A Norwegian bank foundation that has been quietly purchasing valuable art for 17 years revealed that it was the buyer of a painting by Ernst Ludwig Kirchner that sold for $22m last year at a Sotheby’s auction in New York.
The Sparebankstiftelsen (savings bank foundation) usually operates without fanfare, buying art for Norwegian museums that they cannot afford themselves. The Kirchner painting, Artillerymen (1915), was acquired for the National Gallery in Oslo. The museum closed in January and is moving its collection to the new National Museum, which opens in 2020. In the meantime, Artillerymen will, from today, be shown at the National Gallery of Denmark for a year.
“Instead of having it in storage in Oslo, we are very happy and proud to have it on display in Denmark,” says Oda Wildhagen Gjessing, the curator of the Sparebankstiftelsen’s collection.
Kirchner’s Artillerymen, the most expensive acquisition the Sparebankstiftelsen has made so far, was sold at Sotheby’s in New York after the Guggenheim Foundation restituted it to the heirs of Alfred Flechtheim, a Jewish dealer persecuted by the Nazis.
The savings bank foundation was established in 2002, when Gjensidige NOR Sparebank was converted into a limited liability company. The authorities decided that any capital not owned externally should be owned and managed by a foundation. The Sparebankstiftelsen supports arts and cultural projects as well as acquiring art for museums.
All the works in its collection are allocated to Norwegian museums as loans, which can be renewed every ten years. Last year’s budget for museum acquisitions was 199m krone ($23m).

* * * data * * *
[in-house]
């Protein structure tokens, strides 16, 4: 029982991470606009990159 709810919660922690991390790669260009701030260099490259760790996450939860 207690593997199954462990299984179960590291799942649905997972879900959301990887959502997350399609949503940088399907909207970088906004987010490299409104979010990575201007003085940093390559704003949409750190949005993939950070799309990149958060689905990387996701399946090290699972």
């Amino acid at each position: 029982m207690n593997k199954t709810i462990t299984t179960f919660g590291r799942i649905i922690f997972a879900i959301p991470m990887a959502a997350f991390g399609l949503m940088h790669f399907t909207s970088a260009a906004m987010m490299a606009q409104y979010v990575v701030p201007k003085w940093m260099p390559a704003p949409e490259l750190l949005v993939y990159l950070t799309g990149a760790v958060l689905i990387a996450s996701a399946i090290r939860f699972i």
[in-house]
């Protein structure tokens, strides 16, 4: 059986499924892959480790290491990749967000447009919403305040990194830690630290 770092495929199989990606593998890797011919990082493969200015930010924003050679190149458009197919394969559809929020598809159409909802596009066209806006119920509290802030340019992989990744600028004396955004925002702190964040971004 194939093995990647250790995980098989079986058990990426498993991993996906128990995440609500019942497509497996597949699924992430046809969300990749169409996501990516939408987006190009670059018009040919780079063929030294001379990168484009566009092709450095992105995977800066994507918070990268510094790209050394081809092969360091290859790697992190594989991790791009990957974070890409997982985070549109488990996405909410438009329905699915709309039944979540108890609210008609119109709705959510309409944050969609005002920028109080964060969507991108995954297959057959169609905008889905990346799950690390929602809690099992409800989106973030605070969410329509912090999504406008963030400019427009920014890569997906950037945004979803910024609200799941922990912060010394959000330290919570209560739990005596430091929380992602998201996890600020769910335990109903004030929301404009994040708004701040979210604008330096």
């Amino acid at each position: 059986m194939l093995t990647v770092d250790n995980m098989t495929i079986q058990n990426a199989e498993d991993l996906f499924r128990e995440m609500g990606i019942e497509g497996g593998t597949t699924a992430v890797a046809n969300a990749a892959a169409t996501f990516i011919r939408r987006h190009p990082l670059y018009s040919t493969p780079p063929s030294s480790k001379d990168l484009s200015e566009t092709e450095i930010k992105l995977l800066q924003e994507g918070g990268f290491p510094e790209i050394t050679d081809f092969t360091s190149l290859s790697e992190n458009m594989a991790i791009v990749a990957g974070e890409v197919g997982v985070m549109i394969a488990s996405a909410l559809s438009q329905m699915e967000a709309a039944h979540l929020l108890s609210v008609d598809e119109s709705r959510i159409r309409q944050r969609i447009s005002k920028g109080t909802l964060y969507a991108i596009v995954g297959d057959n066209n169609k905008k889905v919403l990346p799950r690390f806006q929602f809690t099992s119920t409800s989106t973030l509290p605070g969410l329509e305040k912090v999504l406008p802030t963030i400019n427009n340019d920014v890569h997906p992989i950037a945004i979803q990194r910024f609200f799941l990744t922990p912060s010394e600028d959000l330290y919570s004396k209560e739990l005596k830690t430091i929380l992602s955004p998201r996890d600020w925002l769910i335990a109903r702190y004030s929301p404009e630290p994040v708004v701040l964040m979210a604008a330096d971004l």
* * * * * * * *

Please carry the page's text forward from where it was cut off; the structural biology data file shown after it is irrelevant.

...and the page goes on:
“Norwegian museums unfortunately have limited budgets for acquisitions, so we are happy to contribute,” Wildhagen Gjessing says. “We mainly concentrate on Modernist art from the first half of the 20th century that is not already included in the Norwegian museum collections. Important areas for us are German Expressionism, Dada and Surrealism, Kurt Schwitters, Andy Warhol and female avantgarde artists.”
Other recent acquisitions include a work by Max Ernst, Fôret et soleil (1926), which is part of a Dada collection on permanent loan to the Henie Onstad Art Centre just outside Oslo. In 2017, the Sparebankstiftelsen purchased Barbara Hepworth’s sculpture Curved Form (Bryher II) (1961) at Christie’s for ₤3.3m.
The German Expressionist collection comprises 12 paintings and some prints by artists including Erich Heckel and Karl Schmidt-Rottluff. “These artists were not represented in Norwegian public collections at all,” Wildhagen Gjessing says. “Yet there is an important connection to Edvard Munch, who had significant influence on the German Expressionists. The German Expressionists also had a great influence on a younger generation of Norwegian modernist artists in the 1930s.”